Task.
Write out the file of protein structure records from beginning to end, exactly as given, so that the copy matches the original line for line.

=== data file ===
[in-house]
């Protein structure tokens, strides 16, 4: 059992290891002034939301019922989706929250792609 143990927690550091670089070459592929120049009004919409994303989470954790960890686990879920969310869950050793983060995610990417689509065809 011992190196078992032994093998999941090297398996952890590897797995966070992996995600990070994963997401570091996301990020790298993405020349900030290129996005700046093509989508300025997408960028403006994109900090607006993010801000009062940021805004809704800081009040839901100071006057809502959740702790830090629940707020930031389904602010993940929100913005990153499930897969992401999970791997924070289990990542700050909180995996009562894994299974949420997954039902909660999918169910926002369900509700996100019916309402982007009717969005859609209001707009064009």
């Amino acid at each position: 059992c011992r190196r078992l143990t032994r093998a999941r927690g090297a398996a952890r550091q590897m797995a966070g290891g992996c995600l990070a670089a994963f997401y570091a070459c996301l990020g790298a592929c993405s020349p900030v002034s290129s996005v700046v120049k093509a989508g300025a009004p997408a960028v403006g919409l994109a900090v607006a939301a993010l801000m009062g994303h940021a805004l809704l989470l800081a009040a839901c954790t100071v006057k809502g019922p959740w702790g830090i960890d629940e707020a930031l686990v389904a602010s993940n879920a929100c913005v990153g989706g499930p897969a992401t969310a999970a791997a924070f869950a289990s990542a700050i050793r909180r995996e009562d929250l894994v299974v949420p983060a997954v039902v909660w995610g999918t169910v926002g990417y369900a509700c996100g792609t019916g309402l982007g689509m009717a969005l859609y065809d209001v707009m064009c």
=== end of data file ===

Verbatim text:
[in-house]
């Protein structure tokens, strides 16, 4: 059992290891002034939301019922989706929250792609 143990927690550091670089070459592929120049009004919409994303989470954790960890686990879920969310869950050793983060995610990417689509065809 011992190196078992032994093998999941090297398996952890590897797995966070992996995600990070994963997401570091996301990020790298993405020349900030290129996005700046093509989508300025997408960028403006994109900090607006993010801000009062940021805004809704800081009040839901100071006057809502959740702790830090629940707020930031389904602010993940929100913005990153499930897969992401999970791997924070289990990542700050909180995996009562894994299974949420997954039902909660999918169910926002369900509700996100019916309402982007009717969005859609209001707009064009």
């Amino acid at each position: 059992c011992r190196r078992l143990t032994r093998a999941r927690g090297a398996a952890r550091q590897m797995a966070g290891g992996c995600l990070a670089a994963f997401y570091a070459c996301l990020g790298a592929c993405s020349p900030v002034s290129s996005v700046v120049k093509a989508g300025a009004p997408a960028v403006g919409l994109a900090v607006a939301a993010l801000m009062g994303h940021a805004l809704l989470l800081a009040a839901c954790t100071v006057k809502g019922p959740w702790g830090i960890d629940e707020a930031l686990v389904a602010s993940n879920a929100c913005v990153g989706g499930p897969a992401t969310a999970a791997a924070f869950a289990s990542a700050i050793r909180r995996e009562d929250l894994v299974v949420p983060a997954v039902v909660w995610g999918t169910v926002g990417y369900a509700c996100g792609t019916g309402l982007g689509m009717a969005l859609y065809d209001v707009m064009c």